Administration Sets the Stage for 2014-15 School Budget Discussions

School-BudgetThis year, anyone who says they don't know what drives the school budget in Scarsdale can only blame themself. The Scarsdale School Board and district administration have made an all-out effort to offer thorough analyses of key areas of the upcoming 2014-15 school budget, even before the first budget is presented next week. They provided presentations on the elementary, middle school and high school programs, technology, staffing, transportation, staff development and special education, anticipating and answering questions, months before they could be posed by the community.

These presentations were televised on the Scarsdale Schools channel and also available in the video on demand section of the Scarsdale Schools website. So if you have questions, you only need to look as far as your home computer.

This month, Assistant School Superintendent Linda Purvis delivered "TED style" talks about the district's "modified zero-based budget" approach as well as an explanation of fund balances and reserves, at two meetings, one at night and one during the day.

Taking their cue from issues that arose last year when the first budget was defeated, the administration provided details and the rationale behind each of these budget cost drivers. In a discussion about district staffing, Linda Purvis warned potential critics saying, "there are sound reasons for all the positions listed in the budget. We have material on each and analyze all budget items."

Though some in the community have urged the Board to ignore the tax cap and present the best budget for the Scarsdale Schools, for now, the district does have this number on their radar. According to Purvis, the nominal tax cap, as determined by the Consumer Price Index, is 1.46%. However, given real property growth from development in Scarsdale, this figure can be adjusted upwards by 1.59%, bringing the cap to 3.05% before allowances for capital improvements, debt service and purchases such as school buses. Though this increase seems generous, the district has less available reserves to add to the budget and mandated costs continue to rise. For instance, the district's contribution to the NYS Teacher and Employee Retirement System will go up 7.5% this year.

Other items up for discussion are the number of teachers to be added to accommodate an anticipated enrollment increase of 57 students district-wide and to decrease the size of some over-populated classes in the elementary school and high school. The district would like to add 5 elementary school teachers to keep class sizes at 22 students for grades K-3 and 24 students in grades 4 and 5. At the high school, 4 new teachers are needed to reduce class sizes in math, science and social studies, where currently 20% of classes have more than 25 students. An additional gym teacher has also been requested. A proposal to introduce the Chromebooks program, currently offered to fifth graders, to the fourth grade as well, would require a new technology staffer to support the program.

Though no formal proposal has been made, at one meeting Purvis mentioned that the district will need to spend about $500,000 to renovate the science labs. The increased in enrollment in the current ninth grade will require more lab space for chemistry and physics classes.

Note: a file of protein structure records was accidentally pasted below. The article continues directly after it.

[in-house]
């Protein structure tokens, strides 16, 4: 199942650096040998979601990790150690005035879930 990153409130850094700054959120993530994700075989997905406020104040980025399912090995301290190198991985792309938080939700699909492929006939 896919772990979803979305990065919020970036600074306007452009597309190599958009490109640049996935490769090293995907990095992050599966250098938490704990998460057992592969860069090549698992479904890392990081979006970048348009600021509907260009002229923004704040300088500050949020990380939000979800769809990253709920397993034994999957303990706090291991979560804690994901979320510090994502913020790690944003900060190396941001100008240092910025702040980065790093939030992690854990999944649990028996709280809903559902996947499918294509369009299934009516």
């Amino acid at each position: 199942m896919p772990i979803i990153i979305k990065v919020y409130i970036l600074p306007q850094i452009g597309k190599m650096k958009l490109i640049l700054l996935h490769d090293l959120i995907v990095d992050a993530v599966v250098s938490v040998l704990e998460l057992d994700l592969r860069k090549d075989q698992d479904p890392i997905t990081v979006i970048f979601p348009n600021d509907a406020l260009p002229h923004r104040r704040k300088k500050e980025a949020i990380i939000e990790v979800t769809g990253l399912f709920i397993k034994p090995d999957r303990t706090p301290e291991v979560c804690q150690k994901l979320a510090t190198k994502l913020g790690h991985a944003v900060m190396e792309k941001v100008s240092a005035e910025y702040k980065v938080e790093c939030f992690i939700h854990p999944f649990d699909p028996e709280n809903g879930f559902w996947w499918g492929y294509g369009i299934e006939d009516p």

What else? The district's $1.5 million health reserve fund, set up to shield them against large claims from their self-insured health plan, was found to be out of compliance by auditors. Therefore, $750,000, or half of the fund, was moved to undesignated reserves and the other $750,000 was put into the general fund. This $1,500,000 will help to reduce the tax increase for the coming year but will leave a hole in the future.

Speaking of the future, one of the discussion points at these meetings has focused on dwindling reserves and moneywhat that will mean for the district in subsequent years. Purvis explained that the total fund balance has been reduced from $18 mm in 2010 (14% of the budget) to a projected $8 million in 2014-15 (5% of the budget). By law, the district is allowed to hold 4% of the budget in a reserve fund, but this year the district was operating with an undesignated reserve of only 3.5% before the transfer of $750,000 in health care reserves. In 2008-2012 the district included about $6 million in reserves in each of the subsequent year's budget, but this was reduced to $4.3 million in 2012-13 and is estimated to be only $2.2 million for 2014-15. Purvis projects that we will exhaust these reserves in the next three to five years, and without these funds, the Board will be forced to either ask for bigger tax increases or cut the educational program to balance the budget.

At the budget forum, parents brought up some of the staff that had been cut in previous years, including a librarian at the Middle School and the reduction of helping teachers from 6 to 2 positions. Also on their minds was the minimal investment that the school has made in their facilities in recent years, spending just .7% of the budget on plant maintenance and improvement.

When asked if any of these positions would be restored or funds increased, Dr. McGill replied, "Given last year's experience I am being cautious. We will do our best to propose the right budget that preserves and protects the Scarsdale's a delicate balancing act. We haven't done what we ideally would have done."

Purvis hinted that the current working document for the budget proposal is now $600,000 above the tax cap and is a work in progress. Decisions are still being made and it is not clear whether the administration will propose a budget that comes in above or below the cap. They will present their budget to the Board on Friday January 31 and unveil it to the community on Monday night February 3 at 6:30 pm.